Once a year the Sydney Opera House throws open its doors to the public to take a look – letting people have a sneak peak at the workings behind one of Australia’s iconic landmarks. It’s hugely popular – over 20,000 people queued for hours to get a chance to stand on the big stage and dream they are a star! This year, representatives from Moorambilla Voices and the MAXed OUT Company and Artistic Director Michelle Leonard were asked to perform at the opening ceremony.
It was a hard task to choose a limited number of candidates. Kids descended from 11 towns across the region – Gilgandra, Coonabarabran, Lightning Ridge, Maryvale, Cobar, Narromine, Baradine, Dubbo, Nyngan, Guerie and Mungindi.
After the acknowledgement of country given by Rhoda Roberts, Sydney Opera House’s Head of Indigenous Programming and an introduction by NSW Deputy Premier Troy Grant and Louise Herron, Chief Executive of the Sydney Opera House, Moorambilla Voices performed a work given to them by Wiradjuri elder Stan Grant Senior, Yama. MAXed OUT, led by Taikoz Senior Artist Anton Lock, then performed “The Calling”, taiko and fan dance.
The children stood on the stage of the Opera House Concert Hall, and it was wonderful to see Frank Wright’s backdrop for this year’s Gala Concert hung in the backstage area.
The trip to Sydney was an opportunity for the children to experience a different style of performance – under pressure at a high profile event. They learnt how to conduct themselves in a professional situation, and behaved impeccably in front of lots of cameras! Sound checks, rehearsals on site, blending with each other, and adapting to a smaller performing group outdoors, without the security of an indoor stage, was no problem! Representing the region as ambassadors for Moorambilla they were outstanding!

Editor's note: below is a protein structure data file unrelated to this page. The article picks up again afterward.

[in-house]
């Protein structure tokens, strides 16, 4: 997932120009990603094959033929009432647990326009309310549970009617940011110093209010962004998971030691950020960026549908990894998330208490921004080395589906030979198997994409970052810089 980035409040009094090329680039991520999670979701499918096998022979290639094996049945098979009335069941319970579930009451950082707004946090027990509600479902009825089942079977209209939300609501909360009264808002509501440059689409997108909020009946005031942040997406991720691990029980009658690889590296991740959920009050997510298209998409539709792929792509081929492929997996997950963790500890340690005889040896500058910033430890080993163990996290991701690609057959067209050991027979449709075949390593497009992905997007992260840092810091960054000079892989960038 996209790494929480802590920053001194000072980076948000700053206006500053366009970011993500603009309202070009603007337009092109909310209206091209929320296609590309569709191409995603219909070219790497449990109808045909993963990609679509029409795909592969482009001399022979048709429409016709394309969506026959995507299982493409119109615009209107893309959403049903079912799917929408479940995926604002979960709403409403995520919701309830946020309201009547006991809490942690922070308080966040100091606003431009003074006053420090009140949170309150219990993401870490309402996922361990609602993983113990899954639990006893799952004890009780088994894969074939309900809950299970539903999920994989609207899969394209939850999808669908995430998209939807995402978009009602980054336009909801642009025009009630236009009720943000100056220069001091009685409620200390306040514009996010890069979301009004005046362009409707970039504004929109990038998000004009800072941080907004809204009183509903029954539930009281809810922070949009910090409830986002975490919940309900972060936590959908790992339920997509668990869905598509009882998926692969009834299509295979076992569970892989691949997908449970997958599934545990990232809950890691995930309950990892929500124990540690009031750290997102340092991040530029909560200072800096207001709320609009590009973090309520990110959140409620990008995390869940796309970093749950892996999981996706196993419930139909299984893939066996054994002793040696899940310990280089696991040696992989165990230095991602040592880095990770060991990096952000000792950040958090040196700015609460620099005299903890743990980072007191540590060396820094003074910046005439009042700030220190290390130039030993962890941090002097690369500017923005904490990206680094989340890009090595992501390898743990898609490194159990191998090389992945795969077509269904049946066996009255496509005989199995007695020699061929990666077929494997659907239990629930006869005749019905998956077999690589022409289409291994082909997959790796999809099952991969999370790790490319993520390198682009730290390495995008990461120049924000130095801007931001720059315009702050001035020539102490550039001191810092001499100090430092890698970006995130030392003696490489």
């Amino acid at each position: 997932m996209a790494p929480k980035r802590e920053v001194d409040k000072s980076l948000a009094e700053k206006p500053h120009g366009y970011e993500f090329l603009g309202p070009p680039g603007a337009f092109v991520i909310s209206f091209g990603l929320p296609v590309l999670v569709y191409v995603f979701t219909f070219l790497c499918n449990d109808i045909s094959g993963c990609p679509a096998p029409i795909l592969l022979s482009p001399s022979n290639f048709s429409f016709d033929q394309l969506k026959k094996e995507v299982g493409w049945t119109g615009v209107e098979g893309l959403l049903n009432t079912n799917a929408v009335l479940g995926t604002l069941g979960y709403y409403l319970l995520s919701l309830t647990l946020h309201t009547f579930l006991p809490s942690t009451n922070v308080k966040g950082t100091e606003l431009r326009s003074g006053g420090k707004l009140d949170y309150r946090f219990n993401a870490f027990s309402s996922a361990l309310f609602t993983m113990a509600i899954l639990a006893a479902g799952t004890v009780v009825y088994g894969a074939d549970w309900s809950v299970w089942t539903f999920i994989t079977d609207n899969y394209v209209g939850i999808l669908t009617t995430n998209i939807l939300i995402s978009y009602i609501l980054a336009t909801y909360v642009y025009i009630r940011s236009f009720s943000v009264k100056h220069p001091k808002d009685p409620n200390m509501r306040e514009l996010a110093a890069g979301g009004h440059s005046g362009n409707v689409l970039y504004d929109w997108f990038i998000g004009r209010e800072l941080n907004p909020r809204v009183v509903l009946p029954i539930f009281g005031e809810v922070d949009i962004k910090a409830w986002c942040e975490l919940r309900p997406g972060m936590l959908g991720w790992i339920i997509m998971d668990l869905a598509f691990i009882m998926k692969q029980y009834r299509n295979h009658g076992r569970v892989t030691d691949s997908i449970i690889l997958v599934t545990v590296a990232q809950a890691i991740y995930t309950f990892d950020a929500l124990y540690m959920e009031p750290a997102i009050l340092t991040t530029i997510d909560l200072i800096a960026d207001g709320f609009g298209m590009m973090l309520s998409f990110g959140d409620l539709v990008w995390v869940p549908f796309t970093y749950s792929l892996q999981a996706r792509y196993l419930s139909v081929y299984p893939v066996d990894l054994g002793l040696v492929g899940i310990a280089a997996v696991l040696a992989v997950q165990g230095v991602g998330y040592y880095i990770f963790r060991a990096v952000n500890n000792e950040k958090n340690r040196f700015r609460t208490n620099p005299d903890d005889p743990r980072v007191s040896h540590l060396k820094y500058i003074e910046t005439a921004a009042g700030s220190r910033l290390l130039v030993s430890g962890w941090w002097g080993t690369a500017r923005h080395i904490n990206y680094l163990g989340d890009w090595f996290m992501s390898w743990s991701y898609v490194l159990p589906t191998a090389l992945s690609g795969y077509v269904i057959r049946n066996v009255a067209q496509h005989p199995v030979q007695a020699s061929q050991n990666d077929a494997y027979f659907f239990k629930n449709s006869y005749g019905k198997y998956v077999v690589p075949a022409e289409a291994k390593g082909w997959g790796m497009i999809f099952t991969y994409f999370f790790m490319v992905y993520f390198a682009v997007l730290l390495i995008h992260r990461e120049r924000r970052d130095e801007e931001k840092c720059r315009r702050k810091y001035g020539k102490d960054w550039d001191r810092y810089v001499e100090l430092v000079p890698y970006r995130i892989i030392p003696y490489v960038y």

The trip also gave the children an opportunity to walk through the city to see some of the sights – the Botanical Gardens, the Conservatorium of Music, Sydney Hospital on Macquarie Street, the Harbour Bridge, Circular Quay and the Sydney Museum, They also dropped to the historic St James Church, the oldest in Australia, and heard a rehearsal of new Australian music.
“One of the nicest things was seeing how our older candidates have developed into natural leaders, helping out and actively supporting the younger children,” says Artistic Director Michelle Leonard. “This opportunity to develop leadership and peer support skills is one of the great benefits of this program.”
“I want to personally thank all the parents and supporters who helped us to make this happen! Our next Sydney adventure will be with the Leichhardt Espresso Chorus for their 12th year of Carols on Norton on 20 December 2015. I look forward to welcoming members of Moorambilla Voices to join us on stage with full orchestra.”